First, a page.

WASHINGTON -- Sen. Blanche Lincoln of Arkansas, a cautious liberal Democrat from a state trending Republican, was the clearest winner in the post-mortem of the year's great tax battle. She won cash payments for low income people under the guise of tax legislation, while the Republican administration and majorities were in headlong retreat.
GOP leaders in the House at least retreated while kicking, muttering and trying to sweeten the bitter potion by adding a true tax cut for middle-income workers who actually pay taxes. Nonetheless, they are following the Senate in retreat. Unable to withstand Democratic accusations that the tax bill left out "poor kids," Republican leaders succumbed to demands for a "tax cut" on people who pay no income taxes.
While Republicans shrug off their departure from principle as inconsequential, it is no isolated event. Passing the big tax cut was an exception on domestic legislation. With President Bush's acquiescence, GOP bugles on Capitol Hill sound retreat on the growth of government, spending and prescription drugs while Democratic senators filibuster conservative judges at will.
Now, Republicans are extracting Democrats from their vulnerable political cul de sac, from which they attack tax reductions on grounds they would swell the budget deficit. Democrats did not even discover the Republican weakness by themselves. They found it by reading what was written by reporter David Firestone in The New York Times of Sunday, June 1, about lowest income Americans who do not benefit from the tax bill already signed into law.
Democrats then took up the cry that, in the dead of night, heartless Republicans ripped from the tax bill relief for the nation's poorest children to the unneeded advantage of their richest constituents. Seeking to restore the stricken provision, warriors of the left tied up the House last week with procedural obstructions. "It would be unconscionable for the House to continue to do business as usual," shouted Rep. George Miller of California, "when the voices and needs of millions of hard-working American families have been closed out of the people's house."
In fact, this aid for "poor kids" was never in the president's proposal, the Senate and House committee bills or even in Democratic alternatives. The low-income benefit was added to entice support for the bill by Blanche Lincoln, who like most surviving Southern Democrats in Congress talk conservative at home and vote liberal in Washington (as much as 95 percent liberal one year, as measured by the Americans for Democratic Action). However, when Lincoln voted no on the tax bill, it was no problem to remove her sweetener -- until Firestone's news story.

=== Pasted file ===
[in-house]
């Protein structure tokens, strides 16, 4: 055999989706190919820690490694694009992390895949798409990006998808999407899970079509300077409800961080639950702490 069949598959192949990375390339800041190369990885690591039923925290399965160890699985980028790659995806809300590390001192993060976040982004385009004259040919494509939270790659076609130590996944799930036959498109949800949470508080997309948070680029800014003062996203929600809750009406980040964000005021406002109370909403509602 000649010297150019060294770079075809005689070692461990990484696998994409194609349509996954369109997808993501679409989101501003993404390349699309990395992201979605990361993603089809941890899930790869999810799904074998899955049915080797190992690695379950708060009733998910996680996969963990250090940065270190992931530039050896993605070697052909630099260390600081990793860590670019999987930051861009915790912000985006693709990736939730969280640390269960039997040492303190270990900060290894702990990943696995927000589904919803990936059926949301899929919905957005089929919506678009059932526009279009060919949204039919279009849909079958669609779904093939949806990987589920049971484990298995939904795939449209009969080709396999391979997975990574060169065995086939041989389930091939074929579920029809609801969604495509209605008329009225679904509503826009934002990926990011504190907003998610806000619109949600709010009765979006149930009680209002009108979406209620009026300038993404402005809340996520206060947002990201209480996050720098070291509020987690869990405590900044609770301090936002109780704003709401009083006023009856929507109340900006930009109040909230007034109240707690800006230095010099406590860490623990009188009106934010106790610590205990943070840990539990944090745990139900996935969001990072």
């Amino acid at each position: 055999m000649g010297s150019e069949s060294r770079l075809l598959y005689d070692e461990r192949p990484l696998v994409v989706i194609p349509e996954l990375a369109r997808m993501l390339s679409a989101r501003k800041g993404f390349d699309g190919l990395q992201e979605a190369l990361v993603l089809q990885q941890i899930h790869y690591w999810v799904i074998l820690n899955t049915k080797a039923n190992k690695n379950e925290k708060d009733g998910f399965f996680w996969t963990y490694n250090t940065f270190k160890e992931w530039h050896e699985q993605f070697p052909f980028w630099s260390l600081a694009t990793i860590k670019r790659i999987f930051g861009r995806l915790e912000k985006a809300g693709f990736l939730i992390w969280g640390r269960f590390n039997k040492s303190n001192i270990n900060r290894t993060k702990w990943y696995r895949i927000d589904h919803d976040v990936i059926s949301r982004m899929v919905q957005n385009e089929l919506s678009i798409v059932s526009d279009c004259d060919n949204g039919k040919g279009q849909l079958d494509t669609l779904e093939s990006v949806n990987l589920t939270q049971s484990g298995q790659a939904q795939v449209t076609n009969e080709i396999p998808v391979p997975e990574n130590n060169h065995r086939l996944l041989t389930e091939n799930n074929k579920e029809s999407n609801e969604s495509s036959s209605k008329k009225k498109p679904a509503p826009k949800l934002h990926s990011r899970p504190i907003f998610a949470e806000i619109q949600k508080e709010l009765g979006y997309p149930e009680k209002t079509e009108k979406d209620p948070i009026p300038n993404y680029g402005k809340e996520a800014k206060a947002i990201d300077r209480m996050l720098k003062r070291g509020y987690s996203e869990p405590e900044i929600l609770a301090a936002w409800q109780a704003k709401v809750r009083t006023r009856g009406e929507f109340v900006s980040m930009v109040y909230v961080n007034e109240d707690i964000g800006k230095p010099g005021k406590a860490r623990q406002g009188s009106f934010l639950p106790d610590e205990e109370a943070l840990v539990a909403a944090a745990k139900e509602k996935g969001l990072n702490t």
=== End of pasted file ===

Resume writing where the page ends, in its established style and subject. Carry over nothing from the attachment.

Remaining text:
Sound arguments for standing firm were made by House Republican leaders. To give income tax cuts to people who don't pay income tax and child tax credits to people who don't have children amounts to welfare. Rep. Rob Portman, chairman of the GOP leadership and a leader on tax legislation, believes the Internal Revenue Service is singularly ill equipped for dispensing cash subsidies and that this results in scandals in the Earned Income Tax Credit.
Nevertheless, Senate Finance Committee Chairman Charles Grassley quickly surrendered to the Democratic firestorm by passing Lincoln's proposal in a new bill. Only Budget Committee Chairman Don Nickles and his colleague from Oklahoma, Sen. James Inhofe, voted no (former Majority Leader Trent Lott clutched his throat, as if to gag, in voting aye). The word in the GOP cloakroom was that Blanche's re-election next year was guaranteed.
When asked what the House should do with this bill, presidential spokesman Ari Fleischer was succinct: "Pass it!" Similarly, House Majority Leader Tom DeLay was urged by Republian members to capitulate and stop the Democratic barrage.
Characteristically, the House leadership tried to improve Lincoln's handiwork, by giving the child tax credit to people who actually pay taxes. The present $100,000 income eligibility limit means a metropolitan area policeman and his nurse wife now do not receive the full credit. "It (the Senate bill) is bad policy," House Majority Whip Roy Blunt, told me, "but we're trying to make it not so bad." At this writing, it is not sure even this break in the Republican retreat will last.